broken heart, life, love, thoughts, women

The fragile seven years

Every couple is fragile during their first years together. The first seven years, if you can reach that stage, are the most fragile. Especially if you have children with your significant other. Or just one child. A child doesn’t cement your relationship. When you have a baby, your center of attention changes. All circle around your newborn. You don’ t sleep well because of your newborn, and you can stress about your little one because it’s a new experience and you can fear to do not well.  You can feel tired because of lack of sleep. And very irritable because of that.

On top of that, you can feel isolated from your significant other.  Because when we fall in love, we don’t focus on the little things unpleasant our significant other does. Worse, we can fall in love with someone who are just like the parent we have the most difficulties.  One of my friends fell in love with a woman who was terrorizing him, like his father did with him. She was mean with him. He even fell unconscious after a fight with her. All of his friends hated her. They told him he should leave her. But she left him after four years together for another man. And he still resented her.

Why  do we do that? Because we look for something familiar. But it’s ill-fated. Because we try to save our partner, to change him/her, in hope for a better future.  People don’t change much. If you can’t handle his/her defaults, you can grow tired of your significant other. 

I was touched by this post posted on the blog Broadside. She said her significant other is her rock. If you can’t say that about your significant other, maybe it’s time to question your relationship.  A rock is “someone you can turn to who’s as firm and solid as a boulder, something steady and calm to lean against and take shelter behind, a fixed point you know will be there the next day and the next and the next, no matter what happens” writes the author on her blog. In other words, your significant other should be your best friend. Not someone you can’t rely on.

A child is a blessing, but also a big challenge. It’s best if you can count on your significant other to care for your little one. Unfortunately, some men are scared by parenthood and find the easy way out. They spend more time at work, or take a mistress, or start a new passion, … anything that would make them unavailable.  By pulling out like that, chances are their significant other will grow apart from them.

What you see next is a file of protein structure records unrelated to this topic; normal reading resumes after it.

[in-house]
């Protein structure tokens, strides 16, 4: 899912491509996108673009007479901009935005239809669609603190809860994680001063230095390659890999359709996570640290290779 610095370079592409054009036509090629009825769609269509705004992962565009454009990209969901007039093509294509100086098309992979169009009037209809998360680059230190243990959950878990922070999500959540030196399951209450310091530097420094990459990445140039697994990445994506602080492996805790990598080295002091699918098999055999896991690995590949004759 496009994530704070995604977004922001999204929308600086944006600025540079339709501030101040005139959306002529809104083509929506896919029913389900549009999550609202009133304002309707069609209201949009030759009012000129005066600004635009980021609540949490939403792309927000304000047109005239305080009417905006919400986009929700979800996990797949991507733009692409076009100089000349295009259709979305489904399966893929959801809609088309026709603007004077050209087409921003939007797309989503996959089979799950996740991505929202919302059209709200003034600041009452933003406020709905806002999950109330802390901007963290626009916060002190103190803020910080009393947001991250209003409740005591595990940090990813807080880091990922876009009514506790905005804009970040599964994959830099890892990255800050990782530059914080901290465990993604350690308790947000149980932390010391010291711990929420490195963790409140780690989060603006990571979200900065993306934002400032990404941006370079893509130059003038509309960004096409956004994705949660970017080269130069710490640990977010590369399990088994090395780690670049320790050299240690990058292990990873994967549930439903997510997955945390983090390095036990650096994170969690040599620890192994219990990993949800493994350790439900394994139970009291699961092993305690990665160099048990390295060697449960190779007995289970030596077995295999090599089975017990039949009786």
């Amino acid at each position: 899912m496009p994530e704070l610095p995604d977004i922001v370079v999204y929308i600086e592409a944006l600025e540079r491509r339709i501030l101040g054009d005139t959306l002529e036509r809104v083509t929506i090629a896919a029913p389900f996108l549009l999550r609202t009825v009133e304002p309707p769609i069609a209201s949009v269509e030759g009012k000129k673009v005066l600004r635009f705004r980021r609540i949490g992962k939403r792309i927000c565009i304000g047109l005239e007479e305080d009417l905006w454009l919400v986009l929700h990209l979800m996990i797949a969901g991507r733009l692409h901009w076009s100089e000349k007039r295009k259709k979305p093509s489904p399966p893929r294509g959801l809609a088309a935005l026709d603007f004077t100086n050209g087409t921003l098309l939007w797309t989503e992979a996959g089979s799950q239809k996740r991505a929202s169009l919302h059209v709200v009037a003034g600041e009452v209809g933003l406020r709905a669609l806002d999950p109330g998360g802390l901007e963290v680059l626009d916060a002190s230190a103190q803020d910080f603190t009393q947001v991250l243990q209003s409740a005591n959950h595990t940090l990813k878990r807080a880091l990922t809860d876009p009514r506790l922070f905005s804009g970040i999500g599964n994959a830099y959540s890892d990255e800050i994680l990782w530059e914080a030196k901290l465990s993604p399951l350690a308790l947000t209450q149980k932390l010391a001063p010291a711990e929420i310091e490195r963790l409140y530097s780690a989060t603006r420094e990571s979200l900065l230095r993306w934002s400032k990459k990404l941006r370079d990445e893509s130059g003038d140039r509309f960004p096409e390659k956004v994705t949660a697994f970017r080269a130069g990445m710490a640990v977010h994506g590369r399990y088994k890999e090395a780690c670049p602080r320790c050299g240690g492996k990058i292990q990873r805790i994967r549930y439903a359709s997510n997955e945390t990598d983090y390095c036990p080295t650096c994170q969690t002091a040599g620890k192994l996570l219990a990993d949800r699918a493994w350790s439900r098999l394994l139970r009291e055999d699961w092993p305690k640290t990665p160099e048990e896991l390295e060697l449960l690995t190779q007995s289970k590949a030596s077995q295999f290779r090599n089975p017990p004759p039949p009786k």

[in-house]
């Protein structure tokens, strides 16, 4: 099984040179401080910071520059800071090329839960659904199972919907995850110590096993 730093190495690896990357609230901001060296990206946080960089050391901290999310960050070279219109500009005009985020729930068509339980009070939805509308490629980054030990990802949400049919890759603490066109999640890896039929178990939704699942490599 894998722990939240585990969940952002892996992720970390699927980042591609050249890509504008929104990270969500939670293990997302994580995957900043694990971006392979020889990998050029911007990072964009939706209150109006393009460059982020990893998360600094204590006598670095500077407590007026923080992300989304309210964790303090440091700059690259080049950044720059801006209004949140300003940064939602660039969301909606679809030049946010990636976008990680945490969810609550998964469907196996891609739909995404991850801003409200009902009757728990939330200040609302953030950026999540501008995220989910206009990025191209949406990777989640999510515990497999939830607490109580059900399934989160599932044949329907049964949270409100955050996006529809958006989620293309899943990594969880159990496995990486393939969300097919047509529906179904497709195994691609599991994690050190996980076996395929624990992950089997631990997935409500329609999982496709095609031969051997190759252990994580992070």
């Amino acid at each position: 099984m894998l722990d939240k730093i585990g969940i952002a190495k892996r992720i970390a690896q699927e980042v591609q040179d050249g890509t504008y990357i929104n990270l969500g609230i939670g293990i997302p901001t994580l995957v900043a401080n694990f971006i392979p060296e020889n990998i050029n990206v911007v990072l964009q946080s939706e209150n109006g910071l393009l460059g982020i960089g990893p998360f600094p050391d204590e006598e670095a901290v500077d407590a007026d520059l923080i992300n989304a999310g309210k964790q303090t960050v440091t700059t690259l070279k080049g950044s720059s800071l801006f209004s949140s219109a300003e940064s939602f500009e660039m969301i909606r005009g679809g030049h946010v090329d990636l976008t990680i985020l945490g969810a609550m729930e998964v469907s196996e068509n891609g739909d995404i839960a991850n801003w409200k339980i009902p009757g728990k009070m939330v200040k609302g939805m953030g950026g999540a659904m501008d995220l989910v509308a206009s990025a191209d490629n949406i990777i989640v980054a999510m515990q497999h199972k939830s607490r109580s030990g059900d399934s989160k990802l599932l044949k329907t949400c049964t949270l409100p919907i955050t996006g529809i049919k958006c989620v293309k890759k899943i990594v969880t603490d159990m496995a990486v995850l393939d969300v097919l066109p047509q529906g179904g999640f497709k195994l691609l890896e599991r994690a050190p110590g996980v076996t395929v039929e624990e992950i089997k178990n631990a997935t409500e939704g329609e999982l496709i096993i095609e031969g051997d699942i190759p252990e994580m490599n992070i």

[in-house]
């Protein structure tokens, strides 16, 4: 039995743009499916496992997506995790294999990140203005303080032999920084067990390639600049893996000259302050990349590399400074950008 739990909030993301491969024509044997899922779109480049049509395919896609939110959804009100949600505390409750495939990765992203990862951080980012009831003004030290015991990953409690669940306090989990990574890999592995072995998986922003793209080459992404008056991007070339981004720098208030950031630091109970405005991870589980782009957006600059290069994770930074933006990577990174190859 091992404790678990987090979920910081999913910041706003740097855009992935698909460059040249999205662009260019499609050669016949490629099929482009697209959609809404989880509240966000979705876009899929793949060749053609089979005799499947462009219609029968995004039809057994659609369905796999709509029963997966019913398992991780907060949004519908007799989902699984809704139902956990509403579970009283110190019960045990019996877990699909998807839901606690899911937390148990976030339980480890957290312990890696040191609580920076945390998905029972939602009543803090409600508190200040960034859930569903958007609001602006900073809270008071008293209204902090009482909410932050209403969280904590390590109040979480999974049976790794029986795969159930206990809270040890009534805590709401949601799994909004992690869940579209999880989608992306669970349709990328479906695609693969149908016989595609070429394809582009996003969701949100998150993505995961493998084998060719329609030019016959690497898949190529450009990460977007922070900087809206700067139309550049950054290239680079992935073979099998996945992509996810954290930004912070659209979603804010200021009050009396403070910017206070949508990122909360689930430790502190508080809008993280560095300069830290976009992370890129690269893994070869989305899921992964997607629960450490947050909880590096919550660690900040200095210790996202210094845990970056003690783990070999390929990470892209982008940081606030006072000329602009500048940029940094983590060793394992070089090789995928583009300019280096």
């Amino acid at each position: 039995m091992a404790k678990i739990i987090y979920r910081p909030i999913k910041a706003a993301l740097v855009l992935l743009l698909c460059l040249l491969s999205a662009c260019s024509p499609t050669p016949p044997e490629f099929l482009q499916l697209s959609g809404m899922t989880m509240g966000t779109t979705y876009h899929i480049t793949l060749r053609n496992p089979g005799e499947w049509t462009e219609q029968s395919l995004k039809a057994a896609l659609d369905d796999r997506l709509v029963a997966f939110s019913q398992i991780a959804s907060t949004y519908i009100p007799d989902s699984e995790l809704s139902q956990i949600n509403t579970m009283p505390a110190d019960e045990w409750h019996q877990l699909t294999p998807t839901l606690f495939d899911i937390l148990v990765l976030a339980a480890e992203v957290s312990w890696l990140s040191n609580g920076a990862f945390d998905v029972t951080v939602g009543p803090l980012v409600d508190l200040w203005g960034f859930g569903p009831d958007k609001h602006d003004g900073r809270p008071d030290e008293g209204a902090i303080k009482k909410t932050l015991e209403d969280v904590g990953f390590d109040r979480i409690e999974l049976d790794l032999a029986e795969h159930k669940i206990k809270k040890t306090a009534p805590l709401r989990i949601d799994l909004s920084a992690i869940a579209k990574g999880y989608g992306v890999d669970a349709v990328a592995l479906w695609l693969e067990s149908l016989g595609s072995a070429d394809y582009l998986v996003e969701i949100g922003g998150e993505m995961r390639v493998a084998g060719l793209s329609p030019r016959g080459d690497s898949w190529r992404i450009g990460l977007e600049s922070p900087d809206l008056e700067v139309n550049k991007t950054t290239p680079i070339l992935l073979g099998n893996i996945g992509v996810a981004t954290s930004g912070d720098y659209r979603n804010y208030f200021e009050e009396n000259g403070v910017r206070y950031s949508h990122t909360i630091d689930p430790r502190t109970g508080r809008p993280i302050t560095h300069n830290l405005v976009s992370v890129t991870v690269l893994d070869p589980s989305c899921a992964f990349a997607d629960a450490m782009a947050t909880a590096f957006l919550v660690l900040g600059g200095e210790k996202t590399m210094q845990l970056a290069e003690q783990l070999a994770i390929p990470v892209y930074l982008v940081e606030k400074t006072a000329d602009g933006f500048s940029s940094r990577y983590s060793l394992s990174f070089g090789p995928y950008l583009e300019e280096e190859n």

So yes, we can choose the wrong person. And even marry that person. We all fail, from time to time. The long run will tell you if your significant other is your rock. The test of time is maybe the only way to know if you found the right person. That’s why the first seven years are important. Even if one of my friends took 11 years to realize her husband was the not the right one. And even me.

life, love, relationships, thoughts, women

Opting out

In the #metoo area, are women all equal with men? Not that much. Women still earn less than men. One explanation is a trend to work part time. When you work less, you earn less. Many of my female friends choose to sacrifice their professional time to care for their young children. As they earn less than their husband, they accept to sacrifice a bit of their professional time. Their husband, on other hand, receive promotions, bonus, … In other words, they climb the social ladder, while my friends can’t expect that much with their sacrifice.

Another explanation is the wrong advice to do what you love. Most of the time, the things you love to do are barely financial profitable. I don’t earn anything from my blog, even if I love to write on it. Unfortunately, on social networks, like Facebook, I see many of my friends, mostly women, posting philosophical sentences like that on their wall. As if that goal was the golden rule. Failures are at high risk if you want to do what you love.

But there are also women who choose to opt out. Recently, I went to a conference where two startups CEO chatted about their wife. One of them said his wife is also an entrepreneur and have her own company. The other one said his wife choose to opt out because of their five children. “It was impossible for us if both of us were working to care for the children. When my wife was pregnant with our fifth child, we decided it was best for us if she stopped working” he said. The other CEO looked at him horrified. He said they don’t plan to have any child yet, because his wife and him were still too young. He added he didn’t want his wife to sacrifice her career.

I’m not really worried for the wife with five children, as she comes from a wealthy family. She didn’t have to work anyway. But for women who are not that wealthy, the choice to opt out is a terrible decision for their career and financial situation.

Unfortunately, their marriage can end with a divorce. And they can be financial fragile after a divorce. Their children will also grow up and leave the house. When you spend your time away from any social activity because of your kid, it can be difficult to end up alone when your kid leave the house.

Beside, when you have a daughter, what kind of model you want to teach her? To be financial independent? Or to marry a rich guy?  I can’t imagine a situation where you say to your daughter you want her to be financial independent while you are just married to a wealthy guy?

In our modern society, it’s also riskier to expect to stay in a long term relationship. We break easily. Is it because we are disillusioned and fall for anything glittering?